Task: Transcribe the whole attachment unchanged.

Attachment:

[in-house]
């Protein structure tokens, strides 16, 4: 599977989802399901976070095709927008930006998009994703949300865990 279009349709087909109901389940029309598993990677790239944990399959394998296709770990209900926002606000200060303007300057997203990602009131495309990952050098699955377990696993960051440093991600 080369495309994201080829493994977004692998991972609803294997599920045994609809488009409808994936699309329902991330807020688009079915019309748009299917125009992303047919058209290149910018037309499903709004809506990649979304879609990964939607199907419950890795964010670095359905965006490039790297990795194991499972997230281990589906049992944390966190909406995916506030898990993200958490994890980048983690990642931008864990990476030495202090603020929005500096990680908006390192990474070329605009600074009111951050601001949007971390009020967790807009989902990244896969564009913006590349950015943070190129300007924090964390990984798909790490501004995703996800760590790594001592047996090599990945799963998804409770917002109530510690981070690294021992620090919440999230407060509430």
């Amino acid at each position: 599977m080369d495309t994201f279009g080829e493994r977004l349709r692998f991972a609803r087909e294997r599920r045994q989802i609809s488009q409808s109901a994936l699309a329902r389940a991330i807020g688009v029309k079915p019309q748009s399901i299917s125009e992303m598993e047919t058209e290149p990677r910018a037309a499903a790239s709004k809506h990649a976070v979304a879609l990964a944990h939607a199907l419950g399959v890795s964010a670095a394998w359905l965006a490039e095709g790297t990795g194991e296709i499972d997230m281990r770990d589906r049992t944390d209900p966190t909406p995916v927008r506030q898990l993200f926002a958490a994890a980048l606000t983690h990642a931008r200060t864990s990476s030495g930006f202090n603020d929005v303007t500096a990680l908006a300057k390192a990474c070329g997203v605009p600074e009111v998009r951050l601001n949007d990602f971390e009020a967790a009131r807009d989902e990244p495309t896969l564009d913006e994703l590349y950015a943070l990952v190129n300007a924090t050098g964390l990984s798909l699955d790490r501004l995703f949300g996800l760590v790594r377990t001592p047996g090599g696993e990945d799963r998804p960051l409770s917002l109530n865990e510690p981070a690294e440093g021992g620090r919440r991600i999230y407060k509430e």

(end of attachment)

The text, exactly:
[in-house]
């Protein structure tokens, strides 16, 4: 599977989802399901976070095709927008930006998009994703949300865990 279009349709087909109901389940029309598993990677790239944990399959394998296709770990209900926002606000200060303007300057997203990602009131495309990952050098699955377990696993960051440093991600 080369495309994201080829493994977004692998991972609803294997599920045994609809488009409808994936699309329902991330807020688009079915019309748009299917125009992303047919058209290149910018037309499903709004809506990649979304879609990964939607199907419950890795964010670095359905965006490039790297990795194991499972997230281990589906049992944390966190909406995916506030898990993200958490994890980048983690990642931008864990990476030495202090603020929005500096990680908006390192990474070329605009600074009111951050601001949007971390009020967790807009989902990244896969564009913006590349950015943070190129300007924090964390990984798909790490501004995703996800760590790594001592047996090599990945799963998804409770917002109530510690981070690294021992620090919440999230407060509430």
């Amino acid at each position: 599977m080369d495309t994201f279009g080829e493994r977004l349709r692998f991972a609803r087909e294997r599920r045994q989802i609809s488009q409808s109901a994936l699309a329902r389940a991330i807020g688009v029309k079915p019309q748009s399901i299917s125009e992303m598993e047919t058209e290149p990677r910018a037309a499903a790239s709004k809506h990649a976070v979304a879609l990964a944990h939607a199907l419950g399959v890795s964010a670095a394998w359905l965006a490039e095709g790297t990795g194991e296709i499972d997230m281990r770990d589906r049992t944390d209900p966190t909406p995916v927008r506030q898990l993200f926002a958490a994890a980048l606000t983690h990642a931008r200060t864990s990476s030495g930006f202090n603020d929005v303007t500096a990680l908006a300057k390192a990474c070329g997203v605009p600074e009111v998009r951050l601001n949007d990602f971390e009020a967790a009131r807009d989902e990244p495309t896969l564009d913006e994703l590349y950015a943070l990952v190129n300007a924090t050098g964390l990984s798909l699955d790490r501004l995703f949300g996800l760590v790594r377990t001592p047996g090599g696993e990945d799963r998804p960051l409770s917002l109530n865990e510690p981070a690294e440093g021992g620090r919440r991600i999230y407060k509430e």